As of today, I still have six stories accepted with four in print. Haven’t heard back again from Cloaked Press about the status of their 2019 edition of the SciFi anthology “Spring into SciFi” which features my short story “The Recall.” However, the Impossible Hope anthology which accepted my tale “The Switchman’s Lantern” is going through final edits.

Now for the more distressing news. As of a few days ago, my rejection list grew to 11. Actually, it’s more like 14 since a publication that accepts multiple submissions rejected all 4 of the stories I sent them.

hope

Proposed cover for “Impossible Hope” anthology

As of last night, the number of stories I’ve submitted that are still pending is up to 13, although I think a few of the magazines are struggling with deadlines and are (temporarily) in limbo.

I’m toggling between working on my novel and writing short stories to keep my focus from getting bogged down. The continued lack of a day job also preys on my mind, since unemployment insurance is meager and won’t last forever.

All I can do on all fronts is to keep plugging away and to trust in providence, which up until now, has never let me down.

Interviewed by L. Jagi Lamplight Wright from Superversive Press

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Promotional image of author and editor L. Jagi Lamplighter Wright

A few months ago, I wrote about being interviewed by Jensen Reed, co-owner of Pixie Forest Publishing.

A few days back, I was interviewed again, this time by L. Jagi Lamplight Wright at Superversive Press. One of the differences here is that I participated in Jagi’s “Guinea Pig” fiction writing class, a curriculum she was experimenting on last November, so she knows my writing in a different way.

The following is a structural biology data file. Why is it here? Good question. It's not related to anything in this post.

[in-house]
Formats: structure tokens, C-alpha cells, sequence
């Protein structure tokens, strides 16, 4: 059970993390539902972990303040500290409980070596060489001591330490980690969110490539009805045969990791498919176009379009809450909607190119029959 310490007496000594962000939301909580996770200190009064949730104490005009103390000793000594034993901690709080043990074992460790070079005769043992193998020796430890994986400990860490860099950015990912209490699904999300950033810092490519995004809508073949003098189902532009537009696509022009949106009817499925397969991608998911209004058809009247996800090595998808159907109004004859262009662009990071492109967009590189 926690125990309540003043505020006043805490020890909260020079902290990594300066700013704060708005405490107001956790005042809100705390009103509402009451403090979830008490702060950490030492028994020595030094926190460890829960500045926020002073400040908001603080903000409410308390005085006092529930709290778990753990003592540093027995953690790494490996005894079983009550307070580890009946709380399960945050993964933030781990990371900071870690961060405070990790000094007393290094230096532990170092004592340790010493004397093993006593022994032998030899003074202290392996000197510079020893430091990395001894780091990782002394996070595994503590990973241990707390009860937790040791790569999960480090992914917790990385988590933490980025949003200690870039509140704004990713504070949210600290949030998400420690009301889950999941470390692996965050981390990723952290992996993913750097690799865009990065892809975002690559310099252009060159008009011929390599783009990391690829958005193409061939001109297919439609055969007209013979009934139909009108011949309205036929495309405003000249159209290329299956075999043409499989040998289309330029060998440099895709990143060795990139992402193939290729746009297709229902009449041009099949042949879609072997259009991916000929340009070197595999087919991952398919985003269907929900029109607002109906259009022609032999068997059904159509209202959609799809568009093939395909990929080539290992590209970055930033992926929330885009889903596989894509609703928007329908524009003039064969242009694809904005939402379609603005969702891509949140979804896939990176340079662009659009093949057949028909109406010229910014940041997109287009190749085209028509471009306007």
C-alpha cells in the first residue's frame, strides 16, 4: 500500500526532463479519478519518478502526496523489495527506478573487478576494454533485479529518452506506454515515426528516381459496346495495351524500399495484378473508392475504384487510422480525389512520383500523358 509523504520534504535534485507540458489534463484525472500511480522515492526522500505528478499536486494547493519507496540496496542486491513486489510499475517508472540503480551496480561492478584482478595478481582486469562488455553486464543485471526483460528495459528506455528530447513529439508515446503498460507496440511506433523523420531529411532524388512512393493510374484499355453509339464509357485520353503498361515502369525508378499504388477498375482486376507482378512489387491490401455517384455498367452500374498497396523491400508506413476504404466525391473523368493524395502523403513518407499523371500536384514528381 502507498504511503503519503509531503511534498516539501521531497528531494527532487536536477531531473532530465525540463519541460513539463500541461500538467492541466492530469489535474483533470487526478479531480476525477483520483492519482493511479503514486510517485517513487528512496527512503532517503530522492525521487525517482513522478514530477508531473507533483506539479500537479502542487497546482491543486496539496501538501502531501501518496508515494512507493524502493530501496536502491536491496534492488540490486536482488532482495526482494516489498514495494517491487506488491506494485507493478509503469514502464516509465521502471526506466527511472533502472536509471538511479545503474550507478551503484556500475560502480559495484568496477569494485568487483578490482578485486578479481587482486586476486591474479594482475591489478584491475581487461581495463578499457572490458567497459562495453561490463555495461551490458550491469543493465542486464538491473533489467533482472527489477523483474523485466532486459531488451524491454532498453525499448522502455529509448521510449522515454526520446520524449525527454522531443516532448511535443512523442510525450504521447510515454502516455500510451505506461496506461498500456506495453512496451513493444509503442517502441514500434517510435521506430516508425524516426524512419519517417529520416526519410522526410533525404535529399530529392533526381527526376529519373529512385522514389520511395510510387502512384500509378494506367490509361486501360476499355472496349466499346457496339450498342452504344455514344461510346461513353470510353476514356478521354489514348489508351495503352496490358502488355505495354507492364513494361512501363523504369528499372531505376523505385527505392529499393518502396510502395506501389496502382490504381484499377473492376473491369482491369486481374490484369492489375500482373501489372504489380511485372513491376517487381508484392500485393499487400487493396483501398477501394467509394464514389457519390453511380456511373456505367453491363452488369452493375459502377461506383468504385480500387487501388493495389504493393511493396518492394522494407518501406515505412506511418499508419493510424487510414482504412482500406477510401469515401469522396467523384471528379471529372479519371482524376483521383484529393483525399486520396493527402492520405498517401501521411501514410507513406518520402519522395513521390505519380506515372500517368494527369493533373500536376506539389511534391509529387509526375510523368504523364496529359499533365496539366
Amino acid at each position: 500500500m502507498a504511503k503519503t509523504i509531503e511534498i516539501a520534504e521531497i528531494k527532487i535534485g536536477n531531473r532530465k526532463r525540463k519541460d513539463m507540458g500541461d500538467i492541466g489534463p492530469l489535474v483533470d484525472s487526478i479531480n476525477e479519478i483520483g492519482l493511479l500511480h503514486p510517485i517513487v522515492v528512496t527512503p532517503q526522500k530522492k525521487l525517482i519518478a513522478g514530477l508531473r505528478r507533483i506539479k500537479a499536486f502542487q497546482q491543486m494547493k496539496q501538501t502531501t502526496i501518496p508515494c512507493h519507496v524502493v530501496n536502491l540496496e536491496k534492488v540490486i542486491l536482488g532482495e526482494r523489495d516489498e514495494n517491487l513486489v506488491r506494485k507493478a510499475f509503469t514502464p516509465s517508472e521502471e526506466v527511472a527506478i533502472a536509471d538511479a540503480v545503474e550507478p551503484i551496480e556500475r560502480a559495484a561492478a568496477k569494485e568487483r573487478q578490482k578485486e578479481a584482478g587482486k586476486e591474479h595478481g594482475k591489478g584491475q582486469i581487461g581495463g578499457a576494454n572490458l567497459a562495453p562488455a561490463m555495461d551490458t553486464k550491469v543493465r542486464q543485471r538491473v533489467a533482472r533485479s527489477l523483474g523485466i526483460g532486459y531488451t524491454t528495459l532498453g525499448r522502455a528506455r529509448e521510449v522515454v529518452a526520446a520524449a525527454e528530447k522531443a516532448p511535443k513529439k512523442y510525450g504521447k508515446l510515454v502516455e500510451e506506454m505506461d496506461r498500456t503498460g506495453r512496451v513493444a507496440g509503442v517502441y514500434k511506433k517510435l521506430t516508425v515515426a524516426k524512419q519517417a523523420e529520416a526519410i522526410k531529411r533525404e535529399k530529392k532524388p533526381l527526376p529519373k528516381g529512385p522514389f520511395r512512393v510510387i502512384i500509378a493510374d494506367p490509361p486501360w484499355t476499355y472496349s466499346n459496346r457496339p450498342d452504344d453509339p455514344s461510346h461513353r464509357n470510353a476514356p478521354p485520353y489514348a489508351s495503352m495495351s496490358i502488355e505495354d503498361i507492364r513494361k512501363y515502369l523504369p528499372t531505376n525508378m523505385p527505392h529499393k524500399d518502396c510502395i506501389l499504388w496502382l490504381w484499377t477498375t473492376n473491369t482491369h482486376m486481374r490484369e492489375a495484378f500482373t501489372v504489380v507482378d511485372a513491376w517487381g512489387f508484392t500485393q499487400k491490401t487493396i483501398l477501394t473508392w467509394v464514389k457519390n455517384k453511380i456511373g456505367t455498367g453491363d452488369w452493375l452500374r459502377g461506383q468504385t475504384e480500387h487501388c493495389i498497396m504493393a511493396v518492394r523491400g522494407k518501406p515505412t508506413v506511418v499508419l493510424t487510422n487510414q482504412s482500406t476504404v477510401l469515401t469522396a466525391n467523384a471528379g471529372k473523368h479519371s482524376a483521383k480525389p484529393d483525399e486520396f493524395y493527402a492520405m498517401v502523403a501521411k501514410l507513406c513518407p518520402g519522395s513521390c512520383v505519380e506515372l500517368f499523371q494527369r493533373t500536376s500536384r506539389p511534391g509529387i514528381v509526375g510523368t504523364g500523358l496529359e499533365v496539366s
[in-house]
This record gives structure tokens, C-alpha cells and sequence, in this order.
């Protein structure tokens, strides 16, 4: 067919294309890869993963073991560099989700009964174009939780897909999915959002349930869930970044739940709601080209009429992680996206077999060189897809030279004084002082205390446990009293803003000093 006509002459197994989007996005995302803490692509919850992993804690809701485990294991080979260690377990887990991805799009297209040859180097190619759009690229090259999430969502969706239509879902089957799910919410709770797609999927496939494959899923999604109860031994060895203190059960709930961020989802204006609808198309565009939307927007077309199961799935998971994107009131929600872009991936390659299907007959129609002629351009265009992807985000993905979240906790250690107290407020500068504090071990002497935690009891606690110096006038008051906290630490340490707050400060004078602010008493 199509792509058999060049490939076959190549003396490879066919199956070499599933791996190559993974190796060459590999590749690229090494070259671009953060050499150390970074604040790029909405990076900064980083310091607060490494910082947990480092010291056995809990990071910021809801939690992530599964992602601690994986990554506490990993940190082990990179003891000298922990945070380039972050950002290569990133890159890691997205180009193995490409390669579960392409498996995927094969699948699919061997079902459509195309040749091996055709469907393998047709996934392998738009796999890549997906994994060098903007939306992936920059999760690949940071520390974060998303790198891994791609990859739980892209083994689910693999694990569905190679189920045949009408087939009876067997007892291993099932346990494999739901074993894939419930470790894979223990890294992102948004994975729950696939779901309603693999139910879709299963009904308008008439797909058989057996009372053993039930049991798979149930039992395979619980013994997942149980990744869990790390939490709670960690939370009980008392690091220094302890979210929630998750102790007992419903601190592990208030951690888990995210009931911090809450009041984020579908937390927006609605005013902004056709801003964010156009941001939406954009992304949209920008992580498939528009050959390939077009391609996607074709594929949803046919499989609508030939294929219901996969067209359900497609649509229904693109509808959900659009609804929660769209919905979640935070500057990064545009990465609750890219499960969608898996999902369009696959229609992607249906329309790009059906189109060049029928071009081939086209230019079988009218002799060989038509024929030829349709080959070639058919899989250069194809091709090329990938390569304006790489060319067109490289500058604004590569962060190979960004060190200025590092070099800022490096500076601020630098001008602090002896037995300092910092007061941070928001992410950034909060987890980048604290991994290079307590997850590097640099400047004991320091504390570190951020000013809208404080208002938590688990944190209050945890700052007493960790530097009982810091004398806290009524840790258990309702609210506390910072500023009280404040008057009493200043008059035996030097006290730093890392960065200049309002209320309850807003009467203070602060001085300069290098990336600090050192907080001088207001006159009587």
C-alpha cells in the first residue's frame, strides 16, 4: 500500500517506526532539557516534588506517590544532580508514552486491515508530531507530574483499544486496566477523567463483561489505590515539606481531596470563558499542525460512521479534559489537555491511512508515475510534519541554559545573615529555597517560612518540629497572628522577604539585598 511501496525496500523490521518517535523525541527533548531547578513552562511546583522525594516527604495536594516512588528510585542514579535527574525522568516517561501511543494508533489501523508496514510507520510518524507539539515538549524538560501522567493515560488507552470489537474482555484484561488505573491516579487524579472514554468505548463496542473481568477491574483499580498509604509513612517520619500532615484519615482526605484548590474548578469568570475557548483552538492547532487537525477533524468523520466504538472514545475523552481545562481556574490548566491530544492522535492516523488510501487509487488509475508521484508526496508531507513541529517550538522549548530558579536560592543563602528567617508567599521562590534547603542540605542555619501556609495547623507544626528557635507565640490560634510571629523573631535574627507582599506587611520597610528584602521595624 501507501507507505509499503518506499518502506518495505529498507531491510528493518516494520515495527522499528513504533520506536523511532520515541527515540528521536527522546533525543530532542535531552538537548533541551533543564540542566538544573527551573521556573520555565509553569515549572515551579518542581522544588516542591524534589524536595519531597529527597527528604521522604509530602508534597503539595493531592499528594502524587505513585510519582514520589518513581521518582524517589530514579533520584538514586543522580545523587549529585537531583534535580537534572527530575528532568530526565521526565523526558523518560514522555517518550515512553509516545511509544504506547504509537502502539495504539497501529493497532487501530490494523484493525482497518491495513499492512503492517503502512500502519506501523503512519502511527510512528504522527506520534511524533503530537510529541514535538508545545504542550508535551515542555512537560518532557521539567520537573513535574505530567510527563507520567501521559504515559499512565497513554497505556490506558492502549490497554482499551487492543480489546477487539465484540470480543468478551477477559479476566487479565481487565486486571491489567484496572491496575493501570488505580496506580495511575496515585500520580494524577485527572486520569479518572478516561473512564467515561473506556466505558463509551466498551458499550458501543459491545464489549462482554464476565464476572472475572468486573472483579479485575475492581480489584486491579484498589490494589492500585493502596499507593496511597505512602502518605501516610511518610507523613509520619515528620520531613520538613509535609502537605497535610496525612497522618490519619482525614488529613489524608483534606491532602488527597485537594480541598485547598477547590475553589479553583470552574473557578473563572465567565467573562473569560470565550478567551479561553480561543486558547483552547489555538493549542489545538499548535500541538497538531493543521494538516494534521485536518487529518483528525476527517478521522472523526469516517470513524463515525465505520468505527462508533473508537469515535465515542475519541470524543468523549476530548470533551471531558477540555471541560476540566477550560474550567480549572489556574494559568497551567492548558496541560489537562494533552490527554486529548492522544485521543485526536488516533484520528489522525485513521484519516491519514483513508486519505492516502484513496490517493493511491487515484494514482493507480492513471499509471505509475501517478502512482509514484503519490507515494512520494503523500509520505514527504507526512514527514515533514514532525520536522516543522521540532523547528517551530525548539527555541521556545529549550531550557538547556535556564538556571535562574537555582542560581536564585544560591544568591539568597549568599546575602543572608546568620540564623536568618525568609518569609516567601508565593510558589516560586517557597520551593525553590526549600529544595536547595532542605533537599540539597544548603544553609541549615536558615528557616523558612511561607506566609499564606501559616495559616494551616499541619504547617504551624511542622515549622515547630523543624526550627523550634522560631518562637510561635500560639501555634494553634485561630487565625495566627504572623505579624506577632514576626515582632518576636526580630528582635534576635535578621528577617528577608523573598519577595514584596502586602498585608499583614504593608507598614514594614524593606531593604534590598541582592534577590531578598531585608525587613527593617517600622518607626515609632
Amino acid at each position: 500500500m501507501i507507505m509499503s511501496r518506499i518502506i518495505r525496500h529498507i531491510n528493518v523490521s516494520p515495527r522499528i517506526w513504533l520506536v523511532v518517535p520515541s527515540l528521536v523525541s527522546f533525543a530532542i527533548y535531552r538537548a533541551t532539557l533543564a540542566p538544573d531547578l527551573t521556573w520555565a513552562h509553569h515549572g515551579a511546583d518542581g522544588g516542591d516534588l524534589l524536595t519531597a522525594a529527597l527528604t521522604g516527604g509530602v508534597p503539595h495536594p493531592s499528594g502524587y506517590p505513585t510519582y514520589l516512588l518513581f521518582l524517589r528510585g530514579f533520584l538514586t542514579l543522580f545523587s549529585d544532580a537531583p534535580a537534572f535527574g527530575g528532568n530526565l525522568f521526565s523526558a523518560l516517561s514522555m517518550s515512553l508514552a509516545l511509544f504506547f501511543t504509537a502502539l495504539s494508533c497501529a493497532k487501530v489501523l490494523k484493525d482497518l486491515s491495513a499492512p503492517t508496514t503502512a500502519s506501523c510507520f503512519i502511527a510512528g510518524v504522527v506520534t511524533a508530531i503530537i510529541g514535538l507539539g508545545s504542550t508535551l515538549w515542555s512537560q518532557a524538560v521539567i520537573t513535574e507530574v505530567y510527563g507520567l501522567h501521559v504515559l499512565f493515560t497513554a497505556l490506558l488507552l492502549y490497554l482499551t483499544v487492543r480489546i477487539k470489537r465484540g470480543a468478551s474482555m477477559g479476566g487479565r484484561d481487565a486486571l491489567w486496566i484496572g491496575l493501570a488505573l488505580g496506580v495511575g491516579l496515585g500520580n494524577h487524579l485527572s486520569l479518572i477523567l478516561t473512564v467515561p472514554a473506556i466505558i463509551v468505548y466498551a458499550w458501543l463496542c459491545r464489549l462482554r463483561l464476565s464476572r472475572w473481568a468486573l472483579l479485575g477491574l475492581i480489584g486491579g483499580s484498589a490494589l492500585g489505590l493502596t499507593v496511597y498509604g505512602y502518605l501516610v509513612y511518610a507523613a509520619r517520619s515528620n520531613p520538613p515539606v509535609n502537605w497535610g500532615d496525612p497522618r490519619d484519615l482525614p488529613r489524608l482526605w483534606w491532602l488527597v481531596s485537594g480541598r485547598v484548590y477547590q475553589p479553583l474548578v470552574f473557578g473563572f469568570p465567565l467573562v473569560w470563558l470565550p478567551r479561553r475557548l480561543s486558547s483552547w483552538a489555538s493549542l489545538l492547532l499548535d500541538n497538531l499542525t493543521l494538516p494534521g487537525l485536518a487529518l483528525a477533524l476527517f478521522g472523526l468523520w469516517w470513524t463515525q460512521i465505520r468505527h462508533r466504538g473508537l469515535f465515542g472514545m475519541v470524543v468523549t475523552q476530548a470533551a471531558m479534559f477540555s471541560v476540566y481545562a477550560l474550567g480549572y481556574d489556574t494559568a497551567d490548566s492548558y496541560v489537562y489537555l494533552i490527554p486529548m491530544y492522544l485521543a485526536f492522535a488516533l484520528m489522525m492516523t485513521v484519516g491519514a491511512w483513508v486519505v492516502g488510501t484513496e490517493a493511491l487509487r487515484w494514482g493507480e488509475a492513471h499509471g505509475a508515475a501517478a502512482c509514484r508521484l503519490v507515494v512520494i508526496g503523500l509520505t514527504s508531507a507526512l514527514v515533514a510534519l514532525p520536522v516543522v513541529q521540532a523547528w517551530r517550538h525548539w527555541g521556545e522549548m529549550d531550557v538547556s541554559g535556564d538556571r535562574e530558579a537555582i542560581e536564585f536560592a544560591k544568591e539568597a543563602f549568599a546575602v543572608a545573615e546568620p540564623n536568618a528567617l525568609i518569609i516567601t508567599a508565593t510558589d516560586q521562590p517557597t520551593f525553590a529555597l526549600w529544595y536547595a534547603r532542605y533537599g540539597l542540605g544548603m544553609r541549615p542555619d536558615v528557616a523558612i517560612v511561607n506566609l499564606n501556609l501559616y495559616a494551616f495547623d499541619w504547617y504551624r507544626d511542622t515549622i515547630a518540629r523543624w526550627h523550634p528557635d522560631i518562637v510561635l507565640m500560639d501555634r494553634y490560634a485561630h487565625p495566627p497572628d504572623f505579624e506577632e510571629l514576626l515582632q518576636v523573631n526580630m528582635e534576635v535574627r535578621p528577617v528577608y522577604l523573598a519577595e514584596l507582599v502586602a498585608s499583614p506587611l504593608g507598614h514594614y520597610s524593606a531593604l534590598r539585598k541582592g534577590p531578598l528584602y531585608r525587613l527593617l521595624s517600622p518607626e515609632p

Click on this LINK to read the full interview, which includes a brief excerpt from the first chapter of my WIP novel.

From the Rejection Roster: Excerpt from “Ice”

ice

© National Geographic – projection of South America if all Earth’s ice had melted.

I’ve been doing a lot of marketing, progress updates, and reviews lately but not so much fiction writing on this blog. The reason is that I’m scrambling between writing the second draft of my first novel and writing and submitting short stories, hopefully faster than they are rejected.

Yes, I’m human, so having one of my tales not make the cut stings a bit, even though it’s totally anticipated and “normal.”

I still don’t like it.

So I decided to regularly (not sure how regularly yet) post a passage from one of my rejected missives that is temporarily out of play for your enjoyment and consideration. Naturally, the excerpt isn’t the story, but maybe it will be enough of a hint to tell you if anything is a bit “off” about it or if you can suggest improvements.

Therefore, without further ado, this short preview from my short story “Ice.”